Commodity: Oil Prices Remain Constant as US Crude Stocks Decline
On Wednesday, the oil prices remained constant with the support of a report about the increase in US crude inventories and the introduction of sanctions of US to Iran.
Front-month U.S. West Texas Intermediate (WTI) crude futures went to $69.28 per barrel which gained 11 cents from their previous settlement.
Meanwhile, the Brent crude oil futures went to $74.61 per barrel which is a 4 cents decline from their previous close. During the last two sessions, both futures contracts increased.
“Crude oil prices rose as the reality of U.S. sanctions on Iran weighed on sentiment. News from key buyers suggests the market is already adjusting to the new regime,” ANZ bank said in a note.
On Tuesday, Washington introduced new sanctions against Iran. This is to target the purchase of Iran on US dollars under which the oil is traded along with metals trading, coal, industrial software and its auto sector.
Moreover, the US government is also planning to target the petroleum sector of Iran. Iran is placed as third on the largest producers among the Organization of the Petroleum Exporting Countries’ (OPEC’s) members. Further, Iran distributed almost 3 million barrels per day (bpd) of crude in September which is comparable to the global demand of 3%.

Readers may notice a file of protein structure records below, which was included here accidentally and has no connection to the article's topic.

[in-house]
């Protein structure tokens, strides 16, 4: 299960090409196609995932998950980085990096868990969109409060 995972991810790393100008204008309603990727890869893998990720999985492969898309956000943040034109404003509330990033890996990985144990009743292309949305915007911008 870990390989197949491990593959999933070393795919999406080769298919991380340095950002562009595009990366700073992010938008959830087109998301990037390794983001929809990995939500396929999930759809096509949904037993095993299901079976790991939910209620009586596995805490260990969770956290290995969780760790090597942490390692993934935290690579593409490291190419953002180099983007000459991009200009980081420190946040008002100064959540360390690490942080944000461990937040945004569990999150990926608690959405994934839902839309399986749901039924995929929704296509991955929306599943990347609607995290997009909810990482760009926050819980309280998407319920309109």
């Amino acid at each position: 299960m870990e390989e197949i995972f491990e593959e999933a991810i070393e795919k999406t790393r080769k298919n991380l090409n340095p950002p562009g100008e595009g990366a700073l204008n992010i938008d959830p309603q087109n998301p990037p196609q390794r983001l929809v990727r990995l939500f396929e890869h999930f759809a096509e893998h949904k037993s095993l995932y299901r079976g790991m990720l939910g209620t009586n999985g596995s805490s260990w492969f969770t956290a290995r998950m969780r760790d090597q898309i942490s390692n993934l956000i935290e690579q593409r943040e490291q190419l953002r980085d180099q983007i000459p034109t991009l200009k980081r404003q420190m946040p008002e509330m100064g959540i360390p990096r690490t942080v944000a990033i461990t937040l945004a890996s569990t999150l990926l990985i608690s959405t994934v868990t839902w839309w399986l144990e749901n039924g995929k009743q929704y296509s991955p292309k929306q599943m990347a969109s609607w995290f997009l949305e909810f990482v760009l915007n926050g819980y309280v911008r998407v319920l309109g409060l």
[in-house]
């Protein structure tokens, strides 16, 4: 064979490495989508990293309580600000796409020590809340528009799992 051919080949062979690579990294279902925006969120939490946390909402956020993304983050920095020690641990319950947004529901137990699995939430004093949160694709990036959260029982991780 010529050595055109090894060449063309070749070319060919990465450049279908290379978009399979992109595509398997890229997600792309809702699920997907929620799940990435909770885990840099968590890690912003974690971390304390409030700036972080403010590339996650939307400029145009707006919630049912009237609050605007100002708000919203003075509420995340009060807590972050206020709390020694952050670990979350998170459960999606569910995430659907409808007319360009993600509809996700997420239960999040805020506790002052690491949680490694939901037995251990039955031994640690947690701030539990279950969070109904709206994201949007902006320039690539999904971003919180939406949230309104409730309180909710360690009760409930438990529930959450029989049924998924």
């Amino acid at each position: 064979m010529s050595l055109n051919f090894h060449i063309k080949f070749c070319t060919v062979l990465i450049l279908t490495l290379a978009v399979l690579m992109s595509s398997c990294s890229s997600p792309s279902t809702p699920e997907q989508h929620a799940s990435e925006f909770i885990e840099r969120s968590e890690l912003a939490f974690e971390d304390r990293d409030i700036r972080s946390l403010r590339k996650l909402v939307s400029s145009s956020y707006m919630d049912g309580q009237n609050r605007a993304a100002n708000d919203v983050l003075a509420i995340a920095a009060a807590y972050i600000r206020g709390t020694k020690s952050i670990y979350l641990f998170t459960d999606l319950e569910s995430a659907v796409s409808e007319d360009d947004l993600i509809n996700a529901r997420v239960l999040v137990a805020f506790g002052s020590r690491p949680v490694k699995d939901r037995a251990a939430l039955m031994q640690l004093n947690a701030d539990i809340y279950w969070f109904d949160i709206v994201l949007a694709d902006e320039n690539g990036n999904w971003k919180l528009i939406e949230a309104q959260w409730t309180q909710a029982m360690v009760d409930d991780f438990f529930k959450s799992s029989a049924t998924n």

Elsewhere, the oil market was concentrating on the US market. On Tuesday, the American Petroleum Institute said that the crude inventories declined to 6 million barrels in the week to 407.2 million.
The Energy Information Administration (EIA) will release the official US fuel storage data on Wednesday.
On Tuesday, the EIA said that in terms of production, its expectation for this year for the average 2018 U.S. crude output to 10.69 million bpd declined to 10.79 million bpd from its last estimation.
The July crude oil imports of China made a slight recovery after its declines from the last two months. However, China’s crude oil imports still remained among the lowest this 2018 because of the drop-off in demand from the country’s smaller independent, or “teapot”, refineries.
Commodity: ABN Amro sheds jobs as its international corporate bank shrinks
On Wednesday, Dutch bank ABN Amro said that it would shed 250 jobs amid the shrinking of its international corporate bank activities for growing profitability.
Moreover, ABN said that the focus of its Corporate and Institutional Banking (CIB) division to higher-yielding activities. This includes lending to Dutch corporations, clearing, and private equity.
“To improve profitability, capital allocated to CIB will be reduced. This will predominantly be in global sectors, mainly in trade and commodity finance,” said Chief Executive Kees van Dijkhuizen.
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